The Royal Socialist and the Son of an Immigrant
The absolutely stunning warm sun continued to shine on Paris and in through the windows onto the table tops at La Pierre du Marais on Saturday afternoon at the three-hour workshop given by Judith Merians — “The Screenplay Pitch that Really Sells!” A large and eager group learned how to write a good “logline” (a one sentence description of a story) and construct a pitch that would really sell a script idea. Merians is a formidable instructor whose series of scriptwriting technique workshops is growing in popularity among those who “wannabe” and those who already are.
The unseasonably warm sunny weather held up for Sunday’s momentous event — the first round of the 2007 French Election. It all boiled down to a woman socialist with a contrarian name (26%) and the son of a Hungarian immigrant who takes a tough stand on immigration (31%). Go figure! The French will never cease to amaze me.
The whole world watched as almost 85% of the French voting population stood in long lines to cast their ballots compared with 58% of American registered voters who came to the polls in the 2004 November presidential race.
In my district (3rd), almost 87% came out to vote and Ségolène (“Ségo”) Royal beat Nicolas Sarkozy (“Sarko”) with 37% compared to his 29%. This district is an eclectic mix governed by a Socialist Party mayor, so it’s not surprising. When looking at the more conservative 16th, Sarkozy overwhelmingly took the lead with 64% compared to Royal’s 11% and Bayrou had a respectable showing with 16%. On the other side of town, where immigrant populations flourish, the 20th, Royal took the lead with 42% of the vote compared to Sarkozy’s 23%.
Earlier in the week, I attended a “MeetUp” at Joe Allen Restaurant to learn more about the U.S. presidential candidate, Senator Barack Obama, whose name presents (for me) a constant confusion with “Osama bin Laden.” “Quelle horreur!” The Democratic Party contest between the son of an immigrant (Obama) and a woman (Hilary Clinton) who once held court in the White House seems like a mirror image of the French presidential election.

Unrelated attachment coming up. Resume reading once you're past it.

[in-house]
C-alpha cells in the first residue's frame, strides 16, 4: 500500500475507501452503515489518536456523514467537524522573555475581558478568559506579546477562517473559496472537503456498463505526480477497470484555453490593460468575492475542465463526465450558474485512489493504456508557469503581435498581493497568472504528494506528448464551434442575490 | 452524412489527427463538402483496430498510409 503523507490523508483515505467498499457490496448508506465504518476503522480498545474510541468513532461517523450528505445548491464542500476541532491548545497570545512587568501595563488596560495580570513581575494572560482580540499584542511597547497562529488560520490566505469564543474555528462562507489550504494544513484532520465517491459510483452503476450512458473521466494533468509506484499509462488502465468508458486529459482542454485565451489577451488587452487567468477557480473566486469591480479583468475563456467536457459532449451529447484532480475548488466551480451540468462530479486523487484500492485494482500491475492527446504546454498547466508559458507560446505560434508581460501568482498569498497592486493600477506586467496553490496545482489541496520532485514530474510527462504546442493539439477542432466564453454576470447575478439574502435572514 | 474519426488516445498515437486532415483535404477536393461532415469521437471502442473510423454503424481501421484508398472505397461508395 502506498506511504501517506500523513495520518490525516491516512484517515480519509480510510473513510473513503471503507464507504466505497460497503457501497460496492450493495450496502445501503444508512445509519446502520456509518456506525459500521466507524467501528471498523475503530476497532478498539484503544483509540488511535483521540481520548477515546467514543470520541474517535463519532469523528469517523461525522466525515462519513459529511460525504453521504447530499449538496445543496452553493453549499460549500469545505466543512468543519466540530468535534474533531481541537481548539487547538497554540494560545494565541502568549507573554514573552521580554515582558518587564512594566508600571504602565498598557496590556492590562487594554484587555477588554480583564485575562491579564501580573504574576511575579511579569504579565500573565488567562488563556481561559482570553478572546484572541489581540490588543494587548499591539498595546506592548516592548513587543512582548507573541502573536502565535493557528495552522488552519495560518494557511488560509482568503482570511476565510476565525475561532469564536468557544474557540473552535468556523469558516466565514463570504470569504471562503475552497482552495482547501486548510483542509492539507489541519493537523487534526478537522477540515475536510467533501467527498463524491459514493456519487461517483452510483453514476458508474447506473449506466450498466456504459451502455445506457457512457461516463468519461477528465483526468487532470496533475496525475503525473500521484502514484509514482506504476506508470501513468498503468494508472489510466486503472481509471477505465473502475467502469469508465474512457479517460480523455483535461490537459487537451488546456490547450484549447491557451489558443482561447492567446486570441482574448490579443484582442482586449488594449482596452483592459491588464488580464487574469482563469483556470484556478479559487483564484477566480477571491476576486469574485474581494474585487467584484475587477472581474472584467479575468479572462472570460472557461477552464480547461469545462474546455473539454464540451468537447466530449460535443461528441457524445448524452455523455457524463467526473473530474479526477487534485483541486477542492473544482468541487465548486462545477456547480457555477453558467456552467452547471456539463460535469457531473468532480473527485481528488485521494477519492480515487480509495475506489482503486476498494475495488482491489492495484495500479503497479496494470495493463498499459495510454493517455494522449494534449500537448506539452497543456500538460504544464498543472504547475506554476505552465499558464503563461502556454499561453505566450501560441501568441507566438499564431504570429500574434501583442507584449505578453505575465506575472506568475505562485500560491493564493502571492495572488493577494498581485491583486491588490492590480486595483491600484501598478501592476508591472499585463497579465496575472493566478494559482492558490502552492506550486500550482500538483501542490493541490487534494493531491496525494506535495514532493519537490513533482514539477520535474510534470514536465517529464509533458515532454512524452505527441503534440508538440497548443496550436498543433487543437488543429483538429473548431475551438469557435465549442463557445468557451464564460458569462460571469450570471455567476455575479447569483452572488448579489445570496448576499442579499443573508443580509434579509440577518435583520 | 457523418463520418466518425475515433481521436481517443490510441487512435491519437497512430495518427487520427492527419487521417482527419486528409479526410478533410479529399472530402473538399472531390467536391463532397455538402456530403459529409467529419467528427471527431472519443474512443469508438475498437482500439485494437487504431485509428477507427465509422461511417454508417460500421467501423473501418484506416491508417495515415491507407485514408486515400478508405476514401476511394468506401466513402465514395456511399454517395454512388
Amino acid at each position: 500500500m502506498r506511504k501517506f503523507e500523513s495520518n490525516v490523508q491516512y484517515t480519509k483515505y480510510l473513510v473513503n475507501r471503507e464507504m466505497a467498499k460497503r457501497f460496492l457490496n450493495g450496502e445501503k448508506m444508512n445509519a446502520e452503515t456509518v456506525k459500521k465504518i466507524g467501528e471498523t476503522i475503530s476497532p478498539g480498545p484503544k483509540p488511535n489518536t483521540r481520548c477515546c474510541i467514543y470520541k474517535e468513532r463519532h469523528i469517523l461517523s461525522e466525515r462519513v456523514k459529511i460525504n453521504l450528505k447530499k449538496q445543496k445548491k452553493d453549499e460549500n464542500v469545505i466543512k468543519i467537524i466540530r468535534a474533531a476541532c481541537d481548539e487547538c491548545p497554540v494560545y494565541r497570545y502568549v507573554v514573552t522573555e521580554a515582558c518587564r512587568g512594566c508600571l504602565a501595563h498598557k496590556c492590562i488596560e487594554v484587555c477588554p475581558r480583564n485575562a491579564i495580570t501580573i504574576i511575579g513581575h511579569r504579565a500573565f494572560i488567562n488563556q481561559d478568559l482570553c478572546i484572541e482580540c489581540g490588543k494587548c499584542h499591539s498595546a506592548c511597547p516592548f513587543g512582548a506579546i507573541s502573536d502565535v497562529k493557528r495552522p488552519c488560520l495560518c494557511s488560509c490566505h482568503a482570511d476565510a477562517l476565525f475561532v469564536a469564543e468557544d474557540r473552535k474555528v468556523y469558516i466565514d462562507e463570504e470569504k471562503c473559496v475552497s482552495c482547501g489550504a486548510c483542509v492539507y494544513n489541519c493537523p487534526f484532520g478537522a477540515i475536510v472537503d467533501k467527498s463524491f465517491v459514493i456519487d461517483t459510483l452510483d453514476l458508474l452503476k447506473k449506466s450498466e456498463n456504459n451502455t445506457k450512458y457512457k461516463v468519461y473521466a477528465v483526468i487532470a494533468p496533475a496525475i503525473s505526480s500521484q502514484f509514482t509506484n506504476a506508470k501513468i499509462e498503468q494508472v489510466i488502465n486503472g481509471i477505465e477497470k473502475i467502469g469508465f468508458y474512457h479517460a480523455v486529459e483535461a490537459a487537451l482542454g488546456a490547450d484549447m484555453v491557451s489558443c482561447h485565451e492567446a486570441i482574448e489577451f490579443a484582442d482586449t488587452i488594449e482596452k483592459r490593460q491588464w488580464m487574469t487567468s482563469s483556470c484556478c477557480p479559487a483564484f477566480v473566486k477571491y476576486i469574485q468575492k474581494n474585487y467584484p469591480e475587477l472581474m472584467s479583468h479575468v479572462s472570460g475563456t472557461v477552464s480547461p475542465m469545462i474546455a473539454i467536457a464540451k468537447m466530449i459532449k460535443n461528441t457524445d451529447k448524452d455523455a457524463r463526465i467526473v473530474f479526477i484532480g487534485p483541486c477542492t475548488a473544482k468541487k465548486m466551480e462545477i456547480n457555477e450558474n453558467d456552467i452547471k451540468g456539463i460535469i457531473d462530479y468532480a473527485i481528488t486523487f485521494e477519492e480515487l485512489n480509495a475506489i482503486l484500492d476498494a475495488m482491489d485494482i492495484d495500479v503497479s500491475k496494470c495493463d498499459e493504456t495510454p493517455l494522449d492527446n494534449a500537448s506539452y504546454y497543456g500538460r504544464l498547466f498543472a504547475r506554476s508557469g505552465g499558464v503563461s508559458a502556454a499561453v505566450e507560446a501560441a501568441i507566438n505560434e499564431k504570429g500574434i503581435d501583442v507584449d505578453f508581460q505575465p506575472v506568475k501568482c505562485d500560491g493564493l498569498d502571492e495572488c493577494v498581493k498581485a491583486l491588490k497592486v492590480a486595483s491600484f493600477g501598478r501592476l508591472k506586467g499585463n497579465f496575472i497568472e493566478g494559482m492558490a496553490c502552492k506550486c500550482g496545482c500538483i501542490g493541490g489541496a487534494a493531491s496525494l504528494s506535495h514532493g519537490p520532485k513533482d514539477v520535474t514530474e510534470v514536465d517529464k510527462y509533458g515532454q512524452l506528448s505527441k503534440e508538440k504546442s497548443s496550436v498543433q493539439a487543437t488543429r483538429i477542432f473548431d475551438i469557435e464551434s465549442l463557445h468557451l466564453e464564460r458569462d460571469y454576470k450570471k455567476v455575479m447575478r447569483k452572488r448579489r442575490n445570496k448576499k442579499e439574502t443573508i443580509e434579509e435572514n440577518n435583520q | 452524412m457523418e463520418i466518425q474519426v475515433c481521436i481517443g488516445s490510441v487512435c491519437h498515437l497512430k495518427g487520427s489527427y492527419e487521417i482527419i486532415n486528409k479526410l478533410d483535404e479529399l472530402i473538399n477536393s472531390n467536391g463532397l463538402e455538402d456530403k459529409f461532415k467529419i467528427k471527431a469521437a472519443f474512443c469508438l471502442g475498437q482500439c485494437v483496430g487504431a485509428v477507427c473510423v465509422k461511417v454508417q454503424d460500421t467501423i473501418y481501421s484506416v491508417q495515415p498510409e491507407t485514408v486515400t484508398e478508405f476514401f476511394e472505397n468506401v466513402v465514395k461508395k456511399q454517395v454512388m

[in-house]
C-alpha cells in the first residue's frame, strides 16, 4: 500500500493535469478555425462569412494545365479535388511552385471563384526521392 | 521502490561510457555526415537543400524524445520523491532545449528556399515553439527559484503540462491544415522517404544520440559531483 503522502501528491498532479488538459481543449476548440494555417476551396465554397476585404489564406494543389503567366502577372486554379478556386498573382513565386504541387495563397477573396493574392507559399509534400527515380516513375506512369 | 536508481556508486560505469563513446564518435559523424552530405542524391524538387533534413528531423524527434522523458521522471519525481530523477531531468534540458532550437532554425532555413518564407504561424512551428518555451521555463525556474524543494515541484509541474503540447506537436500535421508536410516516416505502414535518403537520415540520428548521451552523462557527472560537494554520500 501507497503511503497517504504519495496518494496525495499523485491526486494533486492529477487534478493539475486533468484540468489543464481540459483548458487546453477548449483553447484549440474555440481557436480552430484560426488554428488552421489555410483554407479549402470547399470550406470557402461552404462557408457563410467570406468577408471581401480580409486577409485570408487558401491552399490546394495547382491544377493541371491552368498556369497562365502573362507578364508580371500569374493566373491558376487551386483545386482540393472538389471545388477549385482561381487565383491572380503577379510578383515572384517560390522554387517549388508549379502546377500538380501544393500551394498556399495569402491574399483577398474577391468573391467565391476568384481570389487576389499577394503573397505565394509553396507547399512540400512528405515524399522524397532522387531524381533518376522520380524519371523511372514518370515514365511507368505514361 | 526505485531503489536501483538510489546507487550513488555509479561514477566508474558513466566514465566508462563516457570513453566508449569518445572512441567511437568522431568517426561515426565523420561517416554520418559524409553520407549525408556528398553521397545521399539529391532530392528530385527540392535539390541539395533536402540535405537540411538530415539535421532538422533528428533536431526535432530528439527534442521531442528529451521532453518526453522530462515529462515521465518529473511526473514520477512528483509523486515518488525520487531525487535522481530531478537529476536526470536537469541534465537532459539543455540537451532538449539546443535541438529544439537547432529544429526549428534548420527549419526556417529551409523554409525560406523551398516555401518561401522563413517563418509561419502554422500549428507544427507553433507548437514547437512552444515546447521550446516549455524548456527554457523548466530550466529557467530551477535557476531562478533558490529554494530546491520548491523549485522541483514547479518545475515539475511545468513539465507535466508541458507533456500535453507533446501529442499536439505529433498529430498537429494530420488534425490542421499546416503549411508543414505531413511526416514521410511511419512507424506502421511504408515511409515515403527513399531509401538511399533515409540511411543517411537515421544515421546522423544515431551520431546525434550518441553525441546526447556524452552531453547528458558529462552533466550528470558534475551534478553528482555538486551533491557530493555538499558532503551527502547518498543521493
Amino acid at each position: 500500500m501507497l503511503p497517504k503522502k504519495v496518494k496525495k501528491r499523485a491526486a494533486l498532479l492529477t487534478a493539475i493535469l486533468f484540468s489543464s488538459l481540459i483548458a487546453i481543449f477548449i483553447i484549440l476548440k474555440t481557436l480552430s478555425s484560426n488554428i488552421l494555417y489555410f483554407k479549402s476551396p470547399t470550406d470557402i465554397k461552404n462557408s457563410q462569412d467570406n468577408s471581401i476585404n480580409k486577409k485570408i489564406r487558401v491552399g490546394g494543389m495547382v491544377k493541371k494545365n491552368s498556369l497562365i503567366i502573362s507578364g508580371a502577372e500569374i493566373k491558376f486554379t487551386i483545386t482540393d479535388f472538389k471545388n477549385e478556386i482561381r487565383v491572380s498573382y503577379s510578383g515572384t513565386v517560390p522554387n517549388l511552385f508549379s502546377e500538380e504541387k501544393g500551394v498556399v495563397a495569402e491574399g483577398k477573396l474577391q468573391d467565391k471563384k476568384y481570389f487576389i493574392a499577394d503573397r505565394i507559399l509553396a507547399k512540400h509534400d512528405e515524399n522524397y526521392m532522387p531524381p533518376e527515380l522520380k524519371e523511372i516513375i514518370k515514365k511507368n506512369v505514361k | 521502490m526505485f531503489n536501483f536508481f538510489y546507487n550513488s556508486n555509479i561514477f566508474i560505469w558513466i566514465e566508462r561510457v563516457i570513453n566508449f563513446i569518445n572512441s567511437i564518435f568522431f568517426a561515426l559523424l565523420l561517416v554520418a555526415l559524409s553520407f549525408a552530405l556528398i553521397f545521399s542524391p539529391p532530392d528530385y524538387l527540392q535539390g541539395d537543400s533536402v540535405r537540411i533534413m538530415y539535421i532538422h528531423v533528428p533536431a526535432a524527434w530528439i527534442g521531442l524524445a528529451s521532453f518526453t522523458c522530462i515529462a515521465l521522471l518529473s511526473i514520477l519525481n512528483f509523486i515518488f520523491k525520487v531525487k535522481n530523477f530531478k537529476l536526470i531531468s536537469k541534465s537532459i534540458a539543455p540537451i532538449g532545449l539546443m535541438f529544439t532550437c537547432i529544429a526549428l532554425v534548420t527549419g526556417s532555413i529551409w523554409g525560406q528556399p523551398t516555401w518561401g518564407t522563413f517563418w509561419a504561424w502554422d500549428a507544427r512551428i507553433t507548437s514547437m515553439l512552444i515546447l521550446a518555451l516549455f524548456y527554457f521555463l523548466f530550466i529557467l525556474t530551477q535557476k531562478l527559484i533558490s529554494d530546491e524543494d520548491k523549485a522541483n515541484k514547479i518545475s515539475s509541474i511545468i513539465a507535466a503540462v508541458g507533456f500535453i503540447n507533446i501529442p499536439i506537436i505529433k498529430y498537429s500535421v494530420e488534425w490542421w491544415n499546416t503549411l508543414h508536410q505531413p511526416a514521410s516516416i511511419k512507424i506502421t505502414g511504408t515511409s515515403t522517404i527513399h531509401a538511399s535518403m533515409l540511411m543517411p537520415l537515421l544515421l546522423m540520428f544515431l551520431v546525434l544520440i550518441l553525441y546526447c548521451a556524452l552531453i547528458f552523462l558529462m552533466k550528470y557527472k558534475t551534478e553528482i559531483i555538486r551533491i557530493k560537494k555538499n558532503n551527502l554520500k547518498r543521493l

The upcoming May 6th final vote between Ségo and Sarko is sure to rock the nation either way. At least this time around there is a choice worth considering between two underdogs — a woman and an immigrant. In the last election, when Jacques Chirac’s opponent was National Front’s Jean-Marie Le Pen, it was hardly a contest and more a vote of the lesser of two evils.
As a woman, if I could vote (permanent residency does not decree citizenship), it would be awfully tempting to cast a
ballot to help put the gender in the Elysée Palace, but drowning the state in more social programs and higher taxes goes against my capitalist nature. On the other hand, the son of an immigrant who has become “plus royal que le roi” (more Royalist than the king) scares an immigrant like me. I have this fantasy of taking Ségo’s pretty face and genitalia, combining it with Sarko’s determination for change and economic prosperity to create one brilliant force against French nature…but all I get is a drag queen with a big nose in bad fashion.
In the case of Obama and Clinton, my fantasy is reversed…should I tell you or let you use your imagination?
A la prochaine…
Editor, Parler Paris
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